‘Ghostbusters,’ ‘Shawshank Redemption’ Added to National Registry of Film

‘Top Gun’ and ‘L.A. Confidential’ among the 25 films included on the Library of Congress’ rolls this year

Last Updated: December 19, 2015 @ 8:08 AM

“Ghostbusters,” “Top Gun” and “The Shawshank Redemption” were among the 25 movies added to the National Film Registry of the Library of Congress, acting Librarian of Congress David Mao announced Wednesday.

The 2015 registry includes such iconic movies as the 1997 film-noir crime film “L.A. Confidential,” starring Russell Crowe and Kevin Spacey;  the 1959 melodrama “Imitation of Life,” starring Lana Turner; and the Douglas Fairbanks 1920 swashbuckler “The Mark of Zorro.”

Also on the list of significant films is one of the earliest film recordings and the oldest surviving copyrighted motion picture, produced by Thomas Edison’s team of inventors. Recorded in 1894, “The Sneeze” became synonymous with the invention of movies. Other films on the list that feature pioneering cinematic techniques are the 1906 “Dream of a Rarebit Fiend” and Disney’s “The Old Mill,” from 1937.

Films selected for the registry must be at least a decade old and epitomize the diversity and richness of America’s cinematic heritage. “Selecting a film for the National Film Registry recognizes its importance to cinema and America’s cultural and artistic history,” said Mao. “The registry is an invaluable way to advance public awareness of the richness, creativity and variety of our nation’s film heritage.”

The documentaries and shorts named to the registry include “Portrait of Jason,” an exploration of a gay hustler’s life in his own words; Su Friedrich’s 1990 autobiographical tale about the schism between a daughter and her father “Sink or Swim”; and “The Story of Menstruation,” a 1946 Disney-produced film seen by nearly 93 million women and girls over two decades.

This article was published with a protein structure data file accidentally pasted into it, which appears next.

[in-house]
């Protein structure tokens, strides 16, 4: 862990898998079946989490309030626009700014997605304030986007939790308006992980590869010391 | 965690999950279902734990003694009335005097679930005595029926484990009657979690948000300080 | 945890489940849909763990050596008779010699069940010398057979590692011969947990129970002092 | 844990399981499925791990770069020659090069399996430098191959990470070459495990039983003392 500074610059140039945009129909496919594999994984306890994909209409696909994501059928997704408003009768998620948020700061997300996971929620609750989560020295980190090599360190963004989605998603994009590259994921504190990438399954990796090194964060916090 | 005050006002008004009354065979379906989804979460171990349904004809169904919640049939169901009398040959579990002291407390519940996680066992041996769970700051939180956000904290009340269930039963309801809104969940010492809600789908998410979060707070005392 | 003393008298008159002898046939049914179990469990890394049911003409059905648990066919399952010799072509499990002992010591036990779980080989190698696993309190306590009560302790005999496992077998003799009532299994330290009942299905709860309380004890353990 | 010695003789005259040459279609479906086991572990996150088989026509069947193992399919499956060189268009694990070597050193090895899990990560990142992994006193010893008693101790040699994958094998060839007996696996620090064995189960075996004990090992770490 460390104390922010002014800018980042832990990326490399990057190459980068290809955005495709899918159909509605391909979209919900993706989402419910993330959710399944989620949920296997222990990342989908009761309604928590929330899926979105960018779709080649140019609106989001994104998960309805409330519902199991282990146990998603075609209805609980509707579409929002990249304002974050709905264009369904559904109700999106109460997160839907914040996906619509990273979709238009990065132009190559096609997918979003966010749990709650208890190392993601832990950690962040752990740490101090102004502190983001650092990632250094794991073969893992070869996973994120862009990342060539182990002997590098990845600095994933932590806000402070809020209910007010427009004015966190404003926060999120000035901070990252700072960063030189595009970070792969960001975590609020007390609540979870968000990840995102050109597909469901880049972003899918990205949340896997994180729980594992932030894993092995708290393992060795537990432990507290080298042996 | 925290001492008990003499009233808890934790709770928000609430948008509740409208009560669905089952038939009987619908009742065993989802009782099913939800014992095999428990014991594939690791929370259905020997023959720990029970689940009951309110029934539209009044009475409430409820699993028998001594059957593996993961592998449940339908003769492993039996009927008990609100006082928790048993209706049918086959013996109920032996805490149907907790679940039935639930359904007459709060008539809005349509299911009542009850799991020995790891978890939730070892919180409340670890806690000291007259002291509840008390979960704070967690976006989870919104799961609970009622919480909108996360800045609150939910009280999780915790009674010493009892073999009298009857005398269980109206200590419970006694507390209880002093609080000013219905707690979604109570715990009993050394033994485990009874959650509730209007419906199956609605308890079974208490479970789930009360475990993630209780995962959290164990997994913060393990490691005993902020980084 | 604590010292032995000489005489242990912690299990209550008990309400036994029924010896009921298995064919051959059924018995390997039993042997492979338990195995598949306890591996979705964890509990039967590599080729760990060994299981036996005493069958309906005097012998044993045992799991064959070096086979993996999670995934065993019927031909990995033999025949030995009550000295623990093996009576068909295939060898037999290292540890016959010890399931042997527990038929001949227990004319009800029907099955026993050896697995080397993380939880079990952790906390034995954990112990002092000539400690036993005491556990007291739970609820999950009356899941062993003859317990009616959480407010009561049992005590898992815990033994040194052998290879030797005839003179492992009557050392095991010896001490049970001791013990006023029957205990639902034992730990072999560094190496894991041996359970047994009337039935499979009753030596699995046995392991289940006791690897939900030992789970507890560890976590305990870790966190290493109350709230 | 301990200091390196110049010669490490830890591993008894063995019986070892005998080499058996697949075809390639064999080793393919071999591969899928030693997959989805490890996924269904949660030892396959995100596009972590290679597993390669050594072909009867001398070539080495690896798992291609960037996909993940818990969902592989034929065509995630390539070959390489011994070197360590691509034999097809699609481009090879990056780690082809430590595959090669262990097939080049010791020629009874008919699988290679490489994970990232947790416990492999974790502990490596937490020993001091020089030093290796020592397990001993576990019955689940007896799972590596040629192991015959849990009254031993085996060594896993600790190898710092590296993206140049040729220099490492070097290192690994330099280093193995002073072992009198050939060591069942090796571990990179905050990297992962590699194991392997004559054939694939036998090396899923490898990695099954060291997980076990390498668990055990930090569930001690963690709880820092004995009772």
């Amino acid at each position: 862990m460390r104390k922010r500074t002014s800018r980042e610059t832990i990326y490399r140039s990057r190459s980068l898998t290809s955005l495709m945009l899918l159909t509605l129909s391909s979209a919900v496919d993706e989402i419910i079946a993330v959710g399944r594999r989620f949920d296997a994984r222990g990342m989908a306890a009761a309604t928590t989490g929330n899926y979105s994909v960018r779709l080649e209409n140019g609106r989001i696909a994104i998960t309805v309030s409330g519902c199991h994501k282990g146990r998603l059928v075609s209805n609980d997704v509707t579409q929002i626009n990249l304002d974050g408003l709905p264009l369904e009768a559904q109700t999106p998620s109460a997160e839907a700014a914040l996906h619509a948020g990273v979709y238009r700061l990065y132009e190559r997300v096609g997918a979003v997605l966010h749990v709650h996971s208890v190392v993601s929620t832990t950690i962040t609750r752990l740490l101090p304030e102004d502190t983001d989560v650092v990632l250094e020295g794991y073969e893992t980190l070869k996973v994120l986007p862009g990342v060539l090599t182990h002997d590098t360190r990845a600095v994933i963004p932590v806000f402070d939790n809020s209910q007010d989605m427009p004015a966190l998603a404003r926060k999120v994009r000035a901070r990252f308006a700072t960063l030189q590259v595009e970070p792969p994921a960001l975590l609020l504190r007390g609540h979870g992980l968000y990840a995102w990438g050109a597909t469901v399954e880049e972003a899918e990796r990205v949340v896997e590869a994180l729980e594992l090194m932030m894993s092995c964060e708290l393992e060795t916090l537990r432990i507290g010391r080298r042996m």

The silent films selected this year include “A Fool There Was” (1915), starring one of cinema’s first vamps, Theda Bara, and “Humoresque,” the 1920 story of the rise of a Jewish immigrant to violin virtuoso. Also included on the list was the Spanish-language version of Dracula from 1931, which was shot concurrently with the English-speaking film starring Bela Lugosi.

“Making ‘Ghostbusters’ was one of the great joys of my life,” said director Ivan Reitman. “It’s an honor to know that a movie that begins with a ghost in a library, now has a spot on the shelves of the Library of Congress. It’s humbling to be part of a collection of extraordinary films that I have loved all my life.”

“I can think of no greater honor than for ‘The Shawshank Redemption’ to be considered part of our country’s cinematic legacy,” director Frank Darabont said in a statement. “I express my deepest thanks to all those who chose it for inclusion in the National Film Registry … and most of all to the audiences who embraced our movie and have kept it alive all these years.”

This year’s selections bring the number of films in the registry to 675, which is a small fraction of the archive’s vast moving-image collection of 1.3 million items.

Here’s the complete list of films selected for the 2015 National Film Registry:

Being There (1979)
Black and Tan (1929)
Dracula (Spanish language version) (1931)
Dream of a Rarebit Fiend (1906)
Eadweard Muybridge, Zoopraxographer (1975)
Edison Kinetoscopic Record of a Sneeze (1894)
A Fool There Was (1915)
Ghostbusters (1984)
Hail the Conquering Hero (1944)
Humoresque (1920)
Imitation of Life (1959)
The Inner World of Aphasia (1968)
John Henry and the Inky-Poo (1946)
L.A. Confidential (1997)
The Mark of Zorro (1920)
The Old Mill (1937)
Our Daily Bread (1934)
Portrait of Jason (1967)
Seconds (1966)
The Shawshank Redemption (1994)
Sink or Swim (1990)
The Story of Menstruation (1946)
Symbiopsychotaxiplasm: Take One (1968)
Top Gun (1986)
Winchester ’73 (1950)